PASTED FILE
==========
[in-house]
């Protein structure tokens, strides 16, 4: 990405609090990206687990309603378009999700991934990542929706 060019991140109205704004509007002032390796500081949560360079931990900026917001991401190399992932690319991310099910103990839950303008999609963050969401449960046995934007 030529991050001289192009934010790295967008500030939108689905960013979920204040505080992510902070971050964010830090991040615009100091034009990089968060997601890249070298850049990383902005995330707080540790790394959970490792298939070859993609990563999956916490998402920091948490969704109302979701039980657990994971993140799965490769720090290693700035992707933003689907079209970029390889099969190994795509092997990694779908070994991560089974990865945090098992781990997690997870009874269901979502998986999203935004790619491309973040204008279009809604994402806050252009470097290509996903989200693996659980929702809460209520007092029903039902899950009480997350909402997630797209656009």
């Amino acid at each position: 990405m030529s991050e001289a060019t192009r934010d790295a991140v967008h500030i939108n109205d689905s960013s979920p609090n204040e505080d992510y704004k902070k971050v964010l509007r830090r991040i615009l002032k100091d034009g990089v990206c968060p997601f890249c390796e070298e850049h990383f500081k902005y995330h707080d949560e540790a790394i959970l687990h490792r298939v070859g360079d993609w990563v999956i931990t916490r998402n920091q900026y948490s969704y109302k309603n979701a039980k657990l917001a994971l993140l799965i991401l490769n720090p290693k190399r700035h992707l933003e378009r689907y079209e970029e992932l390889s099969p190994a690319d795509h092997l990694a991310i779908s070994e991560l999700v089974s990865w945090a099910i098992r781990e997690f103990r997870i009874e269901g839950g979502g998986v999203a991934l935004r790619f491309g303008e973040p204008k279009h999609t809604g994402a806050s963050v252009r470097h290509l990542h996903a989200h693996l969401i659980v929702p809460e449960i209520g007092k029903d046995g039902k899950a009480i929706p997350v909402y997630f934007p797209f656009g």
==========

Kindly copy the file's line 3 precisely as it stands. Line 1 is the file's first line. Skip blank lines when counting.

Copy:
């Amino acid at each position: 990405m030529s991050e001289a060019t192009r934010d790295a991140v967008h500030i939108n109205d689905s960013s979920p609090n204040e505080d992510y704004k902070k971050v964010l509007r830090r991040i615009l002032k100091d034009g990089v990206c968060p997601f890249c390796e070298e850049h990383f500081k902005y995330h707080d949560e540790a790394i959970l687990h490792r298939v070859g360079d993609w990563v999956i931990t916490r998402n920091q900026y948490s969704y109302k309603n979701a039980k657990l917001a994971l993140l799965i991401l490769n720090p290693k190399r700035h992707l933003e378009r689907y079209e970029e992932l390889s099969p190994a690319d795509h092997l990694a991310i779908s070994e991560l999700v089974s990865w945090a099910i098992r781990e997690f103990r997870i009874e269901g839950g979502g998986v999203a991934l935004r790619f491309g303008e973040p204008k279009h999609t809604g994402a806050s963050v252009r470097h290509l990542h996903a989200h693996l969401i659980v929702p809460e449960i209520g007092k029903d046995g039902k899950a009480i929706p997350v909402y997630f934007p797209f656009g």